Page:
In talking with my cohort group of new coworking space catalysts, the topic of how and why to build a community before opening a coworking space comes up a lot.
I used Meetup almost a decade ago to get the word out about Cohere before we had a space and it was wildly successful. Unfortunately, my memory is fading on how we actually used it so I’ve enlisted one of my group members, Mark Eaton, to tell you about his process and experience with using Meetup as a platform to connect prior to having a container (building) in Cochrane, Canada outside of Calgary.
Mark (pictured on the right) is an independent contractor, working in the software development industry. He had worked out of coworking spaces in the past and was well aware of the benefits to members. He was originally drawn to coworking to connect with peers, collaborate, network and to find a local tribe. It has been a thorough success.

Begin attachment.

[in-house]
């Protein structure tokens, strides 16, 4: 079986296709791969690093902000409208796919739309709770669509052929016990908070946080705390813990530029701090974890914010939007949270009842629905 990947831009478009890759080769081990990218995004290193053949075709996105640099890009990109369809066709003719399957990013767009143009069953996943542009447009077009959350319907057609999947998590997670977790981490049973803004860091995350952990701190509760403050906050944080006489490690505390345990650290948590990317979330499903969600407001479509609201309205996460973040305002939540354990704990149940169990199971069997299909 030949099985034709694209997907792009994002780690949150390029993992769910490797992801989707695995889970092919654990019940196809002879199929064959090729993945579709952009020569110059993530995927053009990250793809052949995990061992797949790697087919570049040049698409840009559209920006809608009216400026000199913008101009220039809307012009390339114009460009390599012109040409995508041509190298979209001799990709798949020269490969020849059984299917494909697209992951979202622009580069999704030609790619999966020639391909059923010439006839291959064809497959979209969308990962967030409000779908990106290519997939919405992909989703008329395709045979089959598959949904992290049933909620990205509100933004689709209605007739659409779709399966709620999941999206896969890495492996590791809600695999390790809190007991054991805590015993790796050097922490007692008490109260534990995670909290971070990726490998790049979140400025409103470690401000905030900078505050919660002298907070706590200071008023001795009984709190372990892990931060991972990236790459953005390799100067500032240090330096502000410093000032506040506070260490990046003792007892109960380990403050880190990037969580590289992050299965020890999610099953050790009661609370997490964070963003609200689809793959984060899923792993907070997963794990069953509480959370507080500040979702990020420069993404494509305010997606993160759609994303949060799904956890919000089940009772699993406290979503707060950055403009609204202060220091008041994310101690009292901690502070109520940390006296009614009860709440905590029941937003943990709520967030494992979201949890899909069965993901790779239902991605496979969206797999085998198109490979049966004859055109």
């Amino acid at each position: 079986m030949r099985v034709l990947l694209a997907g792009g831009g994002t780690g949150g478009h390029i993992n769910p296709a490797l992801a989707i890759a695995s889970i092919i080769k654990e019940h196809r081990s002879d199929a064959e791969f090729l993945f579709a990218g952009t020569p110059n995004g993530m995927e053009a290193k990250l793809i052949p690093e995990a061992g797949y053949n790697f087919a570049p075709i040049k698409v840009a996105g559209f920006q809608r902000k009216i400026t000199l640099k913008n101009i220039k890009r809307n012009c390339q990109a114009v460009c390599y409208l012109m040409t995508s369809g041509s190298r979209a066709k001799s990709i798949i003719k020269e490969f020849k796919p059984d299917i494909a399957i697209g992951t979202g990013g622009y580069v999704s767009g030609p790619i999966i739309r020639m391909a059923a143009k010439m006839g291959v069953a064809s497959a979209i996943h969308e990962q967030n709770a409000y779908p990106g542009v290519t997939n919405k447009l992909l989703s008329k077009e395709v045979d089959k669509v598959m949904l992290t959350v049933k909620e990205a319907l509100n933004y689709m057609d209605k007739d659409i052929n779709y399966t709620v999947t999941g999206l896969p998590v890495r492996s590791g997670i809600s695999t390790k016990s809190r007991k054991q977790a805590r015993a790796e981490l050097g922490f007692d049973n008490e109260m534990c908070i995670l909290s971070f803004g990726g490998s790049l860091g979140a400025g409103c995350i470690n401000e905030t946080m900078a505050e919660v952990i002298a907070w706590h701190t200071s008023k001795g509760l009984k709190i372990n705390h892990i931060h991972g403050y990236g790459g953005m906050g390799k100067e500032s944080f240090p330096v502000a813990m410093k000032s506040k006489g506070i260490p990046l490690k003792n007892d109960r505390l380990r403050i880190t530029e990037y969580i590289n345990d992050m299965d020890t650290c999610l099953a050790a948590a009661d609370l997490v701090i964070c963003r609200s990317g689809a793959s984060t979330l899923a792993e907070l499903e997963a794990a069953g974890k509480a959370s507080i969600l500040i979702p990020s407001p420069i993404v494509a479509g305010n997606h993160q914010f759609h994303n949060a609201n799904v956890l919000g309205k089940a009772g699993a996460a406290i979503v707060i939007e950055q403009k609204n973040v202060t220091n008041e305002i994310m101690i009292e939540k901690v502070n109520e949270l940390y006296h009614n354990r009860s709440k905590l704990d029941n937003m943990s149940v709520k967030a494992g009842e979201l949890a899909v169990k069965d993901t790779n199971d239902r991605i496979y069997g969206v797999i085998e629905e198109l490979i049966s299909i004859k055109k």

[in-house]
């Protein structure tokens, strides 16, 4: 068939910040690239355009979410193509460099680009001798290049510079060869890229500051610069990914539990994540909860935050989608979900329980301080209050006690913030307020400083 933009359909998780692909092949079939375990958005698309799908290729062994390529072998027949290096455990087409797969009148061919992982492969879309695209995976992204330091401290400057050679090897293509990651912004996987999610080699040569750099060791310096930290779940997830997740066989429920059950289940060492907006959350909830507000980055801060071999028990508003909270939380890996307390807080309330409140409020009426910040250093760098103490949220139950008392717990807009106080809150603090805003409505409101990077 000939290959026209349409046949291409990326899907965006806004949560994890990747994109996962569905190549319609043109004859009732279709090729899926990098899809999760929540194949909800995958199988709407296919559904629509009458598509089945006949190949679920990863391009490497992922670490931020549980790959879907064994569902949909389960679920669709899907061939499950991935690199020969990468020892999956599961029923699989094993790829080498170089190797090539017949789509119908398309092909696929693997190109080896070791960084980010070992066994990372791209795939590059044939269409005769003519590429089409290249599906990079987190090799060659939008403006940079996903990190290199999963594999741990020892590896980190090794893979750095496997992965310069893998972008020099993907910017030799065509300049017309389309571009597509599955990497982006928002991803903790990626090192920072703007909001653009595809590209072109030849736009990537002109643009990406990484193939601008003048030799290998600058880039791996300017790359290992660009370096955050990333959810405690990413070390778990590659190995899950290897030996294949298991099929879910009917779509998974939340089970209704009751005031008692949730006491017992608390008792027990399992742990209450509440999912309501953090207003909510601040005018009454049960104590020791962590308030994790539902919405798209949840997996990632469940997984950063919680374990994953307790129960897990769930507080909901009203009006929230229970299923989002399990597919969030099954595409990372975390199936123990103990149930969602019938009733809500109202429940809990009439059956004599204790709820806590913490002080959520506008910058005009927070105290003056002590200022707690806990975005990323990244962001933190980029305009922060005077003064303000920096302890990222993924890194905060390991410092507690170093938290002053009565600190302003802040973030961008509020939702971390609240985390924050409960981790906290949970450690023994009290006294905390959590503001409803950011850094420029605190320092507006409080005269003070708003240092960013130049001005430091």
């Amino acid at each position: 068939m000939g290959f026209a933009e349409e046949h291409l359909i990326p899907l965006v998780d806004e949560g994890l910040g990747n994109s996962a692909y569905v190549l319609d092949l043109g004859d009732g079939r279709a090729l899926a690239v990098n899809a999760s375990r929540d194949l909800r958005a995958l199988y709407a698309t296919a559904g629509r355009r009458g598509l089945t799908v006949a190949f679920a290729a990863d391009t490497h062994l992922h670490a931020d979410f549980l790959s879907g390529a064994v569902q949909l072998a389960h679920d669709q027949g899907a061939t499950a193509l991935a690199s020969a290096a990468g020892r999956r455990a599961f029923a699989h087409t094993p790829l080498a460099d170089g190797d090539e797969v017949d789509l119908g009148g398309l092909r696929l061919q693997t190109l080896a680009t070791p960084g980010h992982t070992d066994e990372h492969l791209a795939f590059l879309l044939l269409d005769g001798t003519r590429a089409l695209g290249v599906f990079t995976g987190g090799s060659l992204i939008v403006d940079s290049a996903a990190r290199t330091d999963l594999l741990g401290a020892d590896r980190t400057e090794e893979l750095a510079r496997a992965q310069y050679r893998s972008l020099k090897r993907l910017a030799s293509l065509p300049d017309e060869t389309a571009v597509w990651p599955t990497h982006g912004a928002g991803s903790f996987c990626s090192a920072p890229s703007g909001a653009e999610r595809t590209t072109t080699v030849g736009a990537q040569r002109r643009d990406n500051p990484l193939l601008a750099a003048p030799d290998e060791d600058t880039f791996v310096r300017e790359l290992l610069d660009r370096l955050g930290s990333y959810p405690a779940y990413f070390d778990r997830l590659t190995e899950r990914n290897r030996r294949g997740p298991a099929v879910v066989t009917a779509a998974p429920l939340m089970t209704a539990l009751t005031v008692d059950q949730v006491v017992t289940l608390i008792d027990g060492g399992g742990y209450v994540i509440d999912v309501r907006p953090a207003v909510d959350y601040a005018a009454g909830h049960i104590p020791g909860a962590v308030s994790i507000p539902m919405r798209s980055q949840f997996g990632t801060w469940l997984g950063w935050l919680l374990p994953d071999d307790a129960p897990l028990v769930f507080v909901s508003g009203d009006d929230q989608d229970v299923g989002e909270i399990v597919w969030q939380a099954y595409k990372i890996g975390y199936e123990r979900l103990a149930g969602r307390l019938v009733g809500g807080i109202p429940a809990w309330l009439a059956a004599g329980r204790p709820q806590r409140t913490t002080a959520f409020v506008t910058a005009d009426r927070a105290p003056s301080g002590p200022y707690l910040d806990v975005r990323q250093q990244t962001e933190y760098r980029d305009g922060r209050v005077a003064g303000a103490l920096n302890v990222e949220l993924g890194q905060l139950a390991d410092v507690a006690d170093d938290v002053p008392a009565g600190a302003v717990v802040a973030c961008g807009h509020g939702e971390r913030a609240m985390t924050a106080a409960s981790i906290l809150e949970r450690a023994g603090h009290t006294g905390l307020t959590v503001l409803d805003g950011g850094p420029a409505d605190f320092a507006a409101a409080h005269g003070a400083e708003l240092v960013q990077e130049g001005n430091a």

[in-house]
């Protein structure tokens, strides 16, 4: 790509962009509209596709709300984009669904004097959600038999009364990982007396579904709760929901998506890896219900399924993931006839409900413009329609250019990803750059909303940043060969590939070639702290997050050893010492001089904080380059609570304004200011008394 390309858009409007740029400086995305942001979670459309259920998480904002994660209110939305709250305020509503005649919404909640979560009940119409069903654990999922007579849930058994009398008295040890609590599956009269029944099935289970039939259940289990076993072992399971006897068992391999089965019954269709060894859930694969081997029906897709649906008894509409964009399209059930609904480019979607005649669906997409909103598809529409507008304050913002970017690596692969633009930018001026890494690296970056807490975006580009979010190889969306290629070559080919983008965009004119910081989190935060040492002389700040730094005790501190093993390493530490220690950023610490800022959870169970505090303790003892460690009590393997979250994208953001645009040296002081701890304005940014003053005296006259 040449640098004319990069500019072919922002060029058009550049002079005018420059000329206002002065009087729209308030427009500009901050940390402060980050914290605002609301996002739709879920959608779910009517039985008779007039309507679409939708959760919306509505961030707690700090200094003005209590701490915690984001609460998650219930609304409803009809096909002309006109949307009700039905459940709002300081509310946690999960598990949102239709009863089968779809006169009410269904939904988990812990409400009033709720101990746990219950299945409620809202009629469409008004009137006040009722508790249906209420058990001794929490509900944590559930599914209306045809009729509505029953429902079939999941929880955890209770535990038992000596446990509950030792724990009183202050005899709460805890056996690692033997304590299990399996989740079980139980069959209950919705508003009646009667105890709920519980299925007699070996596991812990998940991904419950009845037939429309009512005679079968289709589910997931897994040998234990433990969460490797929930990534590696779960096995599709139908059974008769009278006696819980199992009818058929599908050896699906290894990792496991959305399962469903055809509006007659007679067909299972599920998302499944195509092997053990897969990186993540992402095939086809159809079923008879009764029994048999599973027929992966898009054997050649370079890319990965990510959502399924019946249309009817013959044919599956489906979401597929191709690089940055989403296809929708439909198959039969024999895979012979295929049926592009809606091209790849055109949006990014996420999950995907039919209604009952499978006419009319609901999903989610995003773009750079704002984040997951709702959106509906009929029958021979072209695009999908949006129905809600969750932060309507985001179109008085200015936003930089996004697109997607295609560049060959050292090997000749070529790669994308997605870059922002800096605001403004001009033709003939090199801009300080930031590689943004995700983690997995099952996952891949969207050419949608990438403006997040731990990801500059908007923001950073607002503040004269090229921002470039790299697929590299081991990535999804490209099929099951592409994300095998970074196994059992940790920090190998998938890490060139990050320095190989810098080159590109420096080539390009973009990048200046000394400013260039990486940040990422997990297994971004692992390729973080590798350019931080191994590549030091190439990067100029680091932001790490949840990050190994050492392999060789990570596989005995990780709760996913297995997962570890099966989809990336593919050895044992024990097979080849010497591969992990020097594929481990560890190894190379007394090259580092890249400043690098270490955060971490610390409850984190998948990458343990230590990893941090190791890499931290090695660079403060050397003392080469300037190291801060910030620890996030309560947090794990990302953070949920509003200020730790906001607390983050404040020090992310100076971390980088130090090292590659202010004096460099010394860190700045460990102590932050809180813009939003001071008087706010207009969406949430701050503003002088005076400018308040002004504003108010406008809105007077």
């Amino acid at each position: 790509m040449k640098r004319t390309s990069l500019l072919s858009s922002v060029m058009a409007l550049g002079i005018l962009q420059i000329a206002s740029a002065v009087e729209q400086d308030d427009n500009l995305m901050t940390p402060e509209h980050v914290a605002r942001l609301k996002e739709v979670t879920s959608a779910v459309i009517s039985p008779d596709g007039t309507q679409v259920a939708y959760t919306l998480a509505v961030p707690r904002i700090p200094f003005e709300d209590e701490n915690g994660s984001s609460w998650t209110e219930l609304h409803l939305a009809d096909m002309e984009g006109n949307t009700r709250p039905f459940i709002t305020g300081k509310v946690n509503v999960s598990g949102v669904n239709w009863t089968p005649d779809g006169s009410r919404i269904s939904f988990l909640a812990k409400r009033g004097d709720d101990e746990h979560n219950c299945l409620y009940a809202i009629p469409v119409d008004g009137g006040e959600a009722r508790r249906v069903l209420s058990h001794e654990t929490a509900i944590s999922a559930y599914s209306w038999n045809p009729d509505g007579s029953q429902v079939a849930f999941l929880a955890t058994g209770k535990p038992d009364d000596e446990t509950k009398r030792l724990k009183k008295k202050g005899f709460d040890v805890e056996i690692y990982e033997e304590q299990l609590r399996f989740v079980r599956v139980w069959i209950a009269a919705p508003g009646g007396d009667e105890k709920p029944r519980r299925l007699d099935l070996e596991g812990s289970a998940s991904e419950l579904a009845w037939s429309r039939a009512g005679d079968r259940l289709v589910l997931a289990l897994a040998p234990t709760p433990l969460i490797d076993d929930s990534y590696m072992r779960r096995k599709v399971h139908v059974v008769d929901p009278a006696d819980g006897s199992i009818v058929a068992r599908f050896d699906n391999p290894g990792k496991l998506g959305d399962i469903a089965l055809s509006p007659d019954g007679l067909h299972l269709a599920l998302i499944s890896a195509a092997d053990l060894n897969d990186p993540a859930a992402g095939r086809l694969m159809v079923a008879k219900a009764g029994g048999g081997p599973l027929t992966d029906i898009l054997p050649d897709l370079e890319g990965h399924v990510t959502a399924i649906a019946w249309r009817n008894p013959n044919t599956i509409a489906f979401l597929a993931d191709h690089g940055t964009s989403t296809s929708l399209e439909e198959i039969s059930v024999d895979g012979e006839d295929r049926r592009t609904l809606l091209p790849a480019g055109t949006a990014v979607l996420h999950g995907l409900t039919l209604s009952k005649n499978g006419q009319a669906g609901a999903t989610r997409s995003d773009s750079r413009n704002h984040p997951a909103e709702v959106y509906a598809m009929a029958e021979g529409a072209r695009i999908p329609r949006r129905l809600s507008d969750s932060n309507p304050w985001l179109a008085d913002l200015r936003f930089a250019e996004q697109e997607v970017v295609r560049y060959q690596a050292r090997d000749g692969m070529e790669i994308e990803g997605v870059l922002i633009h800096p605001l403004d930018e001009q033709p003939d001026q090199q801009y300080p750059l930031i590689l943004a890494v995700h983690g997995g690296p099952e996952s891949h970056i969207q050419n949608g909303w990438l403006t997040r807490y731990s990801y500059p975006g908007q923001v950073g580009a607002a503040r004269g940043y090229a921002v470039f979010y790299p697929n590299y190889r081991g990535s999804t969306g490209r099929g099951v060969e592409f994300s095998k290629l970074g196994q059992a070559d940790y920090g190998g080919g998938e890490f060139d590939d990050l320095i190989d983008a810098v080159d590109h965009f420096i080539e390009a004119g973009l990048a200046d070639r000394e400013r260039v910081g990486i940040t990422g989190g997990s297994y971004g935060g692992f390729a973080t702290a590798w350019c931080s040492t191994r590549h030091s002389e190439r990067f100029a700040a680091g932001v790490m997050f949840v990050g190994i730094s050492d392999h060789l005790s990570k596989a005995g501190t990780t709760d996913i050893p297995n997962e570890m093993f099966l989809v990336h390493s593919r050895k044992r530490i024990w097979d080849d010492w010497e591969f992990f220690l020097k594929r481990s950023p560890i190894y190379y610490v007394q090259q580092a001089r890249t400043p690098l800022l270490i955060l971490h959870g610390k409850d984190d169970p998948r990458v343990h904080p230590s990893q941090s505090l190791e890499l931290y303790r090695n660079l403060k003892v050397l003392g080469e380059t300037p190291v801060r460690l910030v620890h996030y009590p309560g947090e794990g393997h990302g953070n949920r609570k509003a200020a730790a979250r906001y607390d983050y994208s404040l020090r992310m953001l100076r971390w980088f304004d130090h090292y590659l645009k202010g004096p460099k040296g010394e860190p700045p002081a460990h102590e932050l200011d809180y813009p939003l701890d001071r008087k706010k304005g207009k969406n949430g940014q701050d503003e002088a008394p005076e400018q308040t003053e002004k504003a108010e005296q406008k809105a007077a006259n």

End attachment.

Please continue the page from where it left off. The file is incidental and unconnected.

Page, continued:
Tell me a little bit about your coworking project?
When I went looking for coworking in my home town, Cochrane – Alberta, I did not find anything…what’s the next best thing to do? Create a Meetup group and cowork informally in our town of around 26,000. In July 2016, we had our first weekly Meetup, essentially a Jelly in all but name. We had six members present the first day. They are still members and still attend the Meetups. The next few months were transformative, for both myself and our Meetup group. We started to get together weekly and word of mouth was very important to our growth at this stage. There was clear demand, as we soon reached 50 members. Now we are about to hit 100 members!
We worked with local cafes that host our events, asking for discount coffee or baked goods for our Meetups, as we bring in a group on a regular basis. We even became known well enough that we had a cafe invite us to host our meetings with them.